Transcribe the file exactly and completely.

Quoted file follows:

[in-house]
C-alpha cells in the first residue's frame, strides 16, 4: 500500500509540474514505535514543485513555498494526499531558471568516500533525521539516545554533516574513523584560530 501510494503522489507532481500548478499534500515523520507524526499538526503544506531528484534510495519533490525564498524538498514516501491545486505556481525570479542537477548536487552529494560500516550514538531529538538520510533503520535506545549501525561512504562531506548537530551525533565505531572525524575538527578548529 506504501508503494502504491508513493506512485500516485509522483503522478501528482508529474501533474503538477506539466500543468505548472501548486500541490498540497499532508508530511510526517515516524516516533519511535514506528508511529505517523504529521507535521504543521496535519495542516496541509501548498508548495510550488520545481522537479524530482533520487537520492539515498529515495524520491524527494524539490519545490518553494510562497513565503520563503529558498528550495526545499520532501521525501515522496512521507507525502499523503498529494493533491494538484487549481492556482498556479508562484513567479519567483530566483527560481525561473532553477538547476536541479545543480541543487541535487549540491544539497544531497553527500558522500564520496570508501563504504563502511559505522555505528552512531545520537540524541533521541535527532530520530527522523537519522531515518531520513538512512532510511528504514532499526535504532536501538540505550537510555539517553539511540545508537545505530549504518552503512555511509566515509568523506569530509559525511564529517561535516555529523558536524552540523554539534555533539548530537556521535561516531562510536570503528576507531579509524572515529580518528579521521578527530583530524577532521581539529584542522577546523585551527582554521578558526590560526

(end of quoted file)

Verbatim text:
[in-house]
C-alpha cells in the first residue's frame, strides 16, 4: 500500500509540474514505535514543485513555498494526499531558471568516500533525521539516545554533516574513523584560530 501510494503522489507532481500548478499534500515523520507524526499538526503544506531528484534510495519533490525564498524538498514516501491545486505556481525570479542537477548536487552529494560500516550514538531529538538520510533503520535506545549501525561512504562531506548537530551525533565505531572525524575538527578548529 506504501508503494502504491508513493506512485500516485509522483503522478501528482508529474501533474503538477506539466500543468505548472501548486500541490498540497499532508508530511510526517515516524516516533519511535514506528508511529505517523504529521507535521504543521496535519495542516496541509501548498508548495510550488520545481522537479524530482533520487537520492539515498529515495524520491524527494524539490519545490518553494510562497513565503520563503529558498528550495526545499520532501521525501515522496512521507507525502499523503498529494493533491494538484487549481492556482498556479508562484513567479519567483530566483527560481525561473532553477538547476536541479545543480541543487541535487549540491544539497544531497553527500558522500564520496570508501563504504563502511559505522555505528552512531545520537540524541533521541535527532530520530527522523537519522531515518531520513538512512532510511528504514532499526535504532536501538540505550537510555539517553539511540545508537545505530549504518552503512555511509566515509568523506569530509559525511564529517561535516555529523558536524552540523554539534555533539548530537556521535561516531562510536570503528576507531579509524572515529580518528579521521578527530583530524577532521581539529584542522577546523585551527582554521578558526590560526